Uhh no. Cold air doesn't really kill germs. The Victorians thought it warded off disease and it was fashion to sleep with the windows open in winter in the late 1800s. Because of this homes (in England, and in the USA, here in New England and the upper midwest) built in that era have massively oversize radiators.

This causes a real headache for high efficiency retrofits because you are limited in how much you can downsize the boiler (especially on steam systems - which still exist on that old housing stock). So you are left with a really big boiler that short cycles and doesn't heat anywhere near as efficiently as it could. Case in point, my first house was a antique 1400sq ft cape style that was retrofitted with steam around the year 1900. We had a 2000s vintage modern boiler but it was 140,000BTU because that's what the radiators needed to work properly. House had insulation upgrades so it probably only really needed 40,000-50,000BTU even on a sub freezing day. Heat never ran more than 20 minutes at a time - even in the depth of January.
Thanks for all the corrections.

(yes - we are heating the wall ;-))

I read something in New Scientist a while ago, I think, about the merits of airing rooms & hygiene. But I should have checked. What I gathered was that the merits were quite real.

UK does heating in kw (and I am too tired and hot this afternoon to do the conversions ;-)) but having grown up in North America with hot water rads, I can relate the points to my experience. I have never actually heard of steam radiators in Canada (I would think Montreal would be the place, if anywhere) but pre WW2 housing was almost all HW rads. Air conditioning has been retrofitted to most houses - given the much hotter summers we are experiencing (grew up without house AC but cannot imagine my parents' house without it now).

I had not thought about the minimum size for the system to work. UK rads tend to be thin steel panel rads, so maybe it's less of an issue?

As part of its net zero programme, the UK government is going to have to mandate a big switch to heat pumps. Since c 25% of the housing stock is pre 1930, and does not even have air cavity walls*, that's going to be tricky to pull off. A typical HP would be 10 kw, and my Vaillant gas boiler is 32 kw (Victorian house, no wall insulation, single pane windows). Whether the solution will come by dual systems (hydrogen through the gas pipes) or what is not yet clear.

* post about 1930, the typical UK house had concrete block walls with a cavity, and then a brick exterior (sometimes covered in stucco - common style in the 1930s). On the inside lathe & plaster, and, postwar, plasterboard (gyprock). That cavity served as moisture control from damp air coming in, and damp air going out and condensing - keeps that moisture away from things that can rot. There has been a programme to fill the empty cavities with insulation but *that* risks problems for moisture control.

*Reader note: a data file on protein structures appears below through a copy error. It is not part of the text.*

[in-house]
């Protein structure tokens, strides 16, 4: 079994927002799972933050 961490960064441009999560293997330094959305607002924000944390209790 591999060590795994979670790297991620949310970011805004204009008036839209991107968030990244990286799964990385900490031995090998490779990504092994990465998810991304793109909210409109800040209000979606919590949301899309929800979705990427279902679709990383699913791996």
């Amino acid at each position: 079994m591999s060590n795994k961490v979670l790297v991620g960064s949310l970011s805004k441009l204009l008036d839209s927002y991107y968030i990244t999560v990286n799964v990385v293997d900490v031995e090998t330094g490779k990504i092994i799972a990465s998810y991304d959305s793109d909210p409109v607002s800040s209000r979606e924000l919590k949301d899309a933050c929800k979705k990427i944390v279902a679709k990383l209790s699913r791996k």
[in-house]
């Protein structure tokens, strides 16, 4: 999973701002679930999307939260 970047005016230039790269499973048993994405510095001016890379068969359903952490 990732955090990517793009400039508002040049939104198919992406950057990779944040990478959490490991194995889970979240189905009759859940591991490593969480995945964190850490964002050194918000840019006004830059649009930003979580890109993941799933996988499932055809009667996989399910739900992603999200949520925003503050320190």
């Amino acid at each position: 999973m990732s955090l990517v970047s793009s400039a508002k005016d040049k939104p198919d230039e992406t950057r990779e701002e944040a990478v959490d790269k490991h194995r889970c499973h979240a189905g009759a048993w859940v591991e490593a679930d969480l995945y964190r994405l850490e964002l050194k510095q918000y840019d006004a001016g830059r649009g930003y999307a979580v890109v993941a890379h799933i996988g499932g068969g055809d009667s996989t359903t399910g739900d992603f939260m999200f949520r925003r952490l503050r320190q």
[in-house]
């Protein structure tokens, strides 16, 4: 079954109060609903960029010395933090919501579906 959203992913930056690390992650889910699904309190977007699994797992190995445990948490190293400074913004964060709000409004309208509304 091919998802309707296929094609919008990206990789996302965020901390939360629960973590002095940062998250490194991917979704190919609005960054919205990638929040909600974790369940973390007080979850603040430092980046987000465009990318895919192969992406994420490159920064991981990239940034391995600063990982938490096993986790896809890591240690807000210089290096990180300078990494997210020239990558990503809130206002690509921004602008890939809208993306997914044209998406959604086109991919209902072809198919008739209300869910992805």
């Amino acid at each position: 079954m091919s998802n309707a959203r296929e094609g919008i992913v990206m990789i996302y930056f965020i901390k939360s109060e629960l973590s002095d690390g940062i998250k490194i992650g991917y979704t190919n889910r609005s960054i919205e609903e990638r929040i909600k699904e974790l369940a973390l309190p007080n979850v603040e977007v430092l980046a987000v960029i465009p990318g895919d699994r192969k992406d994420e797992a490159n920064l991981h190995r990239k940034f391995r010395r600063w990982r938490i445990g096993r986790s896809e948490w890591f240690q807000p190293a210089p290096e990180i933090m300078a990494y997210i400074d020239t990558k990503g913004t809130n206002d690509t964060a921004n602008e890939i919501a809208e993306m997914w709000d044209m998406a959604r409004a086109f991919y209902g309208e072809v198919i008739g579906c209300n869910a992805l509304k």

User avatar
Topic Author
dodecahedron
Posts: 5355
Joined: Tue Nov 12, 2013 12:28 pm

Re: Central AC replacement decision

Post by dodecahedron »

For anyone still following this continuing story: in an odd and unexpected postscript to this discussion, today's mail brought me a surprise: a prepaid gift Visa card from Lennox (the manufacturer of my new AC and accessories). It seemed curious that the salesperson never mentioned anything about this unexpected bonus.

The paperwork accompanying the card indicated that I would need to go to a website (prepaidcardstatus.com) to find out how much the balance on the card was. Curious, I attempted to do this but was not successful in getting any information. All that happened was a message telling me I needed to answer their Captcha question, but there was no visible Captcha anywhere on my screen. (Could be due to fact I was using a Chromebook.)

Fortunately, there was also a toll-free phone number I could call to find out my balance. It turns out to be $125.

Nice surprise, but kind of weird that nobody bothered to tell me about this back when they were trying to pitch me on this.

Curious, I did an online search. It seems that Lennox is now offering even bigger gift card rebates, as much as $1,350 to folks who buy a complete system (furnace as well as AC) between Sept 7 and Nov 27. That is probably a slow season for them. And in order to collect that gift card rebate, you actually have fill out some paperwork to get it.

Back when I bought my new AC (late July), there was no info provided about any gift card rebate, though there was a manufacturer's incentive credited directly on my bill.
Post Reply